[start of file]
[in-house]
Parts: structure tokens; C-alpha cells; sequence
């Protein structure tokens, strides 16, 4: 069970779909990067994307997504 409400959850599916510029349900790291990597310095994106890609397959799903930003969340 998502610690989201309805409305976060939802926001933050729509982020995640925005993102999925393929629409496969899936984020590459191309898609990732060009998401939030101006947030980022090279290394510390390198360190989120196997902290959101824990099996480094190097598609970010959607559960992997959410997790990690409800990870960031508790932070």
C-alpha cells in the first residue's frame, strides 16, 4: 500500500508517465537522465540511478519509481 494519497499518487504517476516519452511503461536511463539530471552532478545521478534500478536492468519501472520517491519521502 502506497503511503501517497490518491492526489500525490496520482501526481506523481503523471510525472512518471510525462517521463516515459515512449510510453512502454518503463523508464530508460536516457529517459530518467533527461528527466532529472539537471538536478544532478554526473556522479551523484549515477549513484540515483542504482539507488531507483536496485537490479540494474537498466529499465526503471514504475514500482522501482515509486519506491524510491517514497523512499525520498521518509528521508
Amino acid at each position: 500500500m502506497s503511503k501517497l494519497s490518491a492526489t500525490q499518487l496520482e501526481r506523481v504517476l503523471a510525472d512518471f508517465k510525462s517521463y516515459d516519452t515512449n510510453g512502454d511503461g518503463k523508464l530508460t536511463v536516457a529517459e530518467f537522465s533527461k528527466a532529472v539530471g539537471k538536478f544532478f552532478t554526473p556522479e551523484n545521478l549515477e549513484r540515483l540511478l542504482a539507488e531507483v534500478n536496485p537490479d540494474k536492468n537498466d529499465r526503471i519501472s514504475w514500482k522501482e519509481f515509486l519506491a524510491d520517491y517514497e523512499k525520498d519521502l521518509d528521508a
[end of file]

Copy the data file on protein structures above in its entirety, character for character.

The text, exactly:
[in-house]
Parts: structure tokens; C-alpha cells; sequence
């Protein structure tokens, strides 16, 4: 069970779909990067994307997504 409400959850599916510029349900790291990597310095994106890609397959799903930003969340 998502610690989201309805409305976060939802926001933050729509982020995640925005993102999925393929629409496969899936984020590459191309898609990732060009998401939030101006947030980022090279290394510390390198360190989120196997902290959101824990099996480094190097598609970010959607559960992997959410997790990690409800990870960031508790932070």
C-alpha cells in the first residue's frame, strides 16, 4: 500500500508517465537522465540511478519509481 494519497499518487504517476516519452511503461536511463539530471552532478545521478534500478536492468519501472520517491519521502 502506497503511503501517497490518491492526489500525490496520482501526481506523481503523471510525472512518471510525462517521463516515459515512449510510453512502454518503463523508464530508460536516457529517459530518467533527461528527466532529472539537471538536478544532478554526473556522479551523484549515477549513484540515483542504482539507488531507483536496485537490479540494474537498466529499465526503471514504475514500482522501482515509486519506491524510491517514497523512499525520498521518509528521508
Amino acid at each position: 500500500m502506497s503511503k501517497l494519497s490518491a492526489t500525490q499518487l496520482e501526481r506523481v504517476l503523471a510525472d512518471f508517465k510525462s517521463y516515459d516519452t515512449n510510453g512502454d511503461g518503463k523508464l530508460t536511463v536516457a529517459e530518467f537522465s533527461k528527466a532529472v539530471g539537471k538536478f544532478f552532478t554526473p556522479e551523484n545521478l549515477e549513484r540515483l540511478l542504482a539507488e531507483v534500478n536496485p537490479d540494474k536492468n537498466d529499465r526503471i519501472s514504475w514500482k522501482e519509481f515509486l519506491a524510491d520517491y517514497e523512499k525520498d519521502l521518509d528521508a